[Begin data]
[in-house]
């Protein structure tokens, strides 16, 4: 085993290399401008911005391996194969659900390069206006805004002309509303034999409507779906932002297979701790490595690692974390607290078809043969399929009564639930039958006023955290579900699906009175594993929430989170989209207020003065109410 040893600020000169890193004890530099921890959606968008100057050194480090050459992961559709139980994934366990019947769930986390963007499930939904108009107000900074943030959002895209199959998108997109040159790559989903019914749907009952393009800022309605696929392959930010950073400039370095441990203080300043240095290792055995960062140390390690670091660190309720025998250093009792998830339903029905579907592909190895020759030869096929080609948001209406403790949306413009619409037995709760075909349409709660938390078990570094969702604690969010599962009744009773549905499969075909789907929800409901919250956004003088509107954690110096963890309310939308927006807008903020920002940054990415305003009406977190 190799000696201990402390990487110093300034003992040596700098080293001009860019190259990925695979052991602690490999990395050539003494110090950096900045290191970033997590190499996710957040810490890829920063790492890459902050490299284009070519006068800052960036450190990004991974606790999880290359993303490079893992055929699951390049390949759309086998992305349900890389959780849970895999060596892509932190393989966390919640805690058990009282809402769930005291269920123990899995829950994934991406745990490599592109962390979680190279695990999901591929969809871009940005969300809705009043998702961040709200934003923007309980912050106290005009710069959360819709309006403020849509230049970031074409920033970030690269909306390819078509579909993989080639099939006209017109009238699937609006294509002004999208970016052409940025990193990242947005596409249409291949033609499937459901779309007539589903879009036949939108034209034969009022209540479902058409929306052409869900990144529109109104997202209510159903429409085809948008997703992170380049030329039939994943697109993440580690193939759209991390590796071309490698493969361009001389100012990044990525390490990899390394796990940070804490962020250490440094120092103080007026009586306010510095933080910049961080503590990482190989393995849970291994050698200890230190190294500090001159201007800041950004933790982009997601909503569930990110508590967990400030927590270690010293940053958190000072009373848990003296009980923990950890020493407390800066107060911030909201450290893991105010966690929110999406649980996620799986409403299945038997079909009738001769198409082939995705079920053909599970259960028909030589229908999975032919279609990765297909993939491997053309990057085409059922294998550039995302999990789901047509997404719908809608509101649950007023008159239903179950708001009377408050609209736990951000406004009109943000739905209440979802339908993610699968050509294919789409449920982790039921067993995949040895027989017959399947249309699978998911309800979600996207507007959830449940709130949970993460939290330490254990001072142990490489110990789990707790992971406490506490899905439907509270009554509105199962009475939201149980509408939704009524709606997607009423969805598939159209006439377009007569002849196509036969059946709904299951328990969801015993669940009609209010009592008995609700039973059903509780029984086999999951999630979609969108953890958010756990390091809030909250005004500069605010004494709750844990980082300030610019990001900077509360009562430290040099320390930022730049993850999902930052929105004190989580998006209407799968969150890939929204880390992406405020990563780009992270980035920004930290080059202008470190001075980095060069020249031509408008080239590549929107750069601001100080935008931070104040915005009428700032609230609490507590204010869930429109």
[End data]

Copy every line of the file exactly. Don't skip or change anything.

[in-house]
């Protein structure tokens, strides 16, 4: 085993290399401008911005391996194969659900390069206006805004002309509303034999409507779906932002297979701790490595690692974390607290078809043969399929009564639930039958006023955290579900699906009175594993929430989170989209207020003065109410 040893600020000169890193004890530099921890959606968008100057050194480090050459992961559709139980994934366990019947769930986390963007499930939904108009107000900074943030959002895209199959998108997109040159790559989903019914749907009952393009800022309605696929392959930010950073400039370095441990203080300043240095290792055995960062140390390690670091660190309720025998250093009792998830339903029905579907592909190895020759030869096929080609948001209406403790949306413009619409037995709760075909349409709660938390078990570094969702604690969010599962009744009773549905499969075909789907929800409901919250956004003088509107954690110096963890309310939308927006807008903020920002940054990415305003009406977190 190799000696201990402390990487110093300034003992040596700098080293001009860019190259990925695979052991602690490999990395050539003494110090950096900045290191970033997590190499996710957040810490890829920063790492890459902050490299284009070519006068800052960036450190990004991974606790999880290359993303490079893992055929699951390049390949759309086998992305349900890389959780849970895999060596892509932190393989966390919640805690058990009282809402769930005291269920123990899995829950994934991406745990490599592109962390979680190279695990999901591929969809871009940005969300809705009043998702961040709200934003923007309980912050106290005009710069959360819709309006403020849509230049970031074409920033970030690269909306390819078509579909993989080639099939006209017109009238699937609006294509002004999208970016052409940025990193990242947005596409249409291949033609499937459901779309007539589903879009036949939108034209034969009022209540479902058409929306052409869900990144529109109104997202209510159903429409085809948008997703992170380049030329039939994943697109993440580690193939759209991390590796071309490698493969361009001389100012990044990525390490990899390394796990940070804490962020250490440094120092103080007026009586306010510095933080910049961080503590990482190989393995849970291994050698200890230190190294500090001159201007800041950004933790982009997601909503569930990110508590967990400030927590270690010293940053958190000072009373848990003296009980923990950890020493407390800066107060911030909201450290893991105010966690929110999406649980996620799986409403299945038997079909009738001769198409082939995705079920053909599970259960028909030589229908999975032919279609990765297909993939491997053309990057085409059922294998550039995302999990789901047509997404719908809608509101649950007023008159239903179950708001009377408050609209736990951000406004009109943000739905209440979802339908993610699968050509294919789409449920982790039921067993995949040895027989017959399947249309699978998911309800979600996207507007959830449940709130949970993460939290330490254990001072142990490489110990789990707790992971406490506490899905439907509270009554509105199962009475939201149980509408939704009524709606997607009423969805598939159209006439377009007569002849196509036969059946709904299951328990969801015993669940009609209010009592008995609700039973059903509780029984086999999951999630979609969108953890958010756990390091809030909250005004500069605010004494709750844990980082300030610019990001900077509360009562430290040099320390930022730049993850999902930052929105004190989580998006209407799968969150890939929204880390992406405020990563780009992270980035920004930290080059202008470190001075980095060069020249031509408008080239590549929107750069601001100080935008931070104040915005009428700032609230609490507590204010869930429109």